Thursday, March 4, 2010


On Straight Points, I read about how Australians seem to react in an unruly manner when they are under pressure. After reading the article, I went into my pensieve, recalling all the incidents I remembered of Australia's behavioural troubles.

The most recent one, obviously, is the one involving Mitchell Johnson and Scott Styris. As rightly pointed out by Straight Points, Australia was the team under pressure as Styris was looking to pull of the chase comfortably, which he eventually did.

In the third Test at Perth on the West Indies' tour, Shane Watson was fined for his send-off celebrations after Chris Gayle's wicket. And Mitchell Johnson featured again, alongwith Brad Haddin this time, in an altercation with Sulieman Benn. This came at a time when the team from Caribbean had shown the Aussies in the previous Test that they are not going to be pushovers.

The next one I recalled was the 'elbow' incident between Shane Watson and Gautam Gambhir. This happenned at a time when the Australian bowling attack was being clobbered to all parts of the Ferozeshah Kotla at New Delhi after being 1-0 down in the series.

Then there is the very infamous 'Monkeygate' scandal between Andrew Symonds and Harbhajan Singh. This again came at a time when a partnership between Sachin Tendulkar and Harbhajan Singh was flourishing, and had put the Australian bowling under pressure.

In May 2003, in the match where West Indies created the world record of successfully chasing the highest 4th innings target against Australia at Antigua, there were a couple of incidents I recall. For these two incidents, I searched the Wisden Almanack's report on this match and here are a couple of quotes:

"On the second morning, Lara walked out to bat in a bellicose frame of mind, had exchanges with three Australians before he faced his first ball, from Lee, and duly hammered it over point for six. Lara spent the first half-hour of his innings arguing furiously with his tormentors, and at one stage stood toe to toe with Waugh, who had moved to short cover to pepper him with more chat, causing umpire Shepherd to intervene briefly. It was an unedifying spectacle, though no further action was taken by umpires or referee."

"As Sarwan approached a mature hundred, there were signs that Australia were losing the plot. McGrath, who started the verbal war, became utterly incensed at Sarwan's riposte - he apparently referred to McGrath's wife. After a set-to with the batsman, he wagged his finger at umpire Shepherd, demanding he get involved. Despite this, no official action was taken, though once pictures were beamed round the world both the ACB and ICC castigated the Australians and called on them immediately to mend their ways."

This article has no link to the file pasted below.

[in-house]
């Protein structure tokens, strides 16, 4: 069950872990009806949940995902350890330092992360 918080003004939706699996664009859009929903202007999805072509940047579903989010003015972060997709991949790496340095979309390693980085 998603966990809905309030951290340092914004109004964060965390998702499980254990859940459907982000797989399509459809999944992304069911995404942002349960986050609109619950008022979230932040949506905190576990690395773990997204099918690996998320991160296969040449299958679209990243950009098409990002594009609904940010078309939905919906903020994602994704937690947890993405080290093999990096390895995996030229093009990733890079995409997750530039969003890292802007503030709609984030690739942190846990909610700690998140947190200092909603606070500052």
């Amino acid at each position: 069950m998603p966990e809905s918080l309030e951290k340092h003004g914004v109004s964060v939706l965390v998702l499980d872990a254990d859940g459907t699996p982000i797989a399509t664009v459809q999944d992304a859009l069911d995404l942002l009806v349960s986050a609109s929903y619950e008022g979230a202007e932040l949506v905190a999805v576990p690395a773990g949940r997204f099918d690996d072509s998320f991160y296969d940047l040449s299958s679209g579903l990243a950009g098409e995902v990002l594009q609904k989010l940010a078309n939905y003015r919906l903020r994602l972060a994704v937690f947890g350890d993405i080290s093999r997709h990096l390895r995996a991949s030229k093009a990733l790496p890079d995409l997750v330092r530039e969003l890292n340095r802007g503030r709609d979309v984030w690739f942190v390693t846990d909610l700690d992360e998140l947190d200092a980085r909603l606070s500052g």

James Sutherland, the then Chief Executive of Cricket Australia (then Australian Cricket Board), told the media: "It's all very well to be playing the game in the right spirit when things are going your way, but if things are not going your way, that's when the real test is on. If you can't carry yourself in the true spirit of the game at those times, perhaps you need to have a good look at yourself."

And the last incident that I recalled, perhaps the most infamous of them all, one that occured long before I was even born, was the Chappell brothers' underarm incident. New Zealand needed six to tie the match. Even if Greg had not instructed his brother Trevor to go for the underarm approach, its doubtful that Brian McKechnie, the Kiwi on strike, would have hit the ball in the stands. It was the first ball he was facing in the innings and he was not renowned for any pyrotechnics with the bat (his career strike rate in ODIs: 37.24 without a single 6 and just four 4s in his till then 13 ODIs). Yet, Australia slumped to a new low in gamesmanship with that one act.

In this article, I have just pointed out the occasions when Australian behaviour on the cricket field created controversies off it. I have restrained myself from being extremely judgmental. However, I must state that I cannot think of any other team that has so many cases of apparent unruliness when the tide is not in their favour. When I think of the Indian team (there are certain controversial characters in there too), such cases come out only when they are on top. I guess it would make a good case study, if you are interested in psychology.

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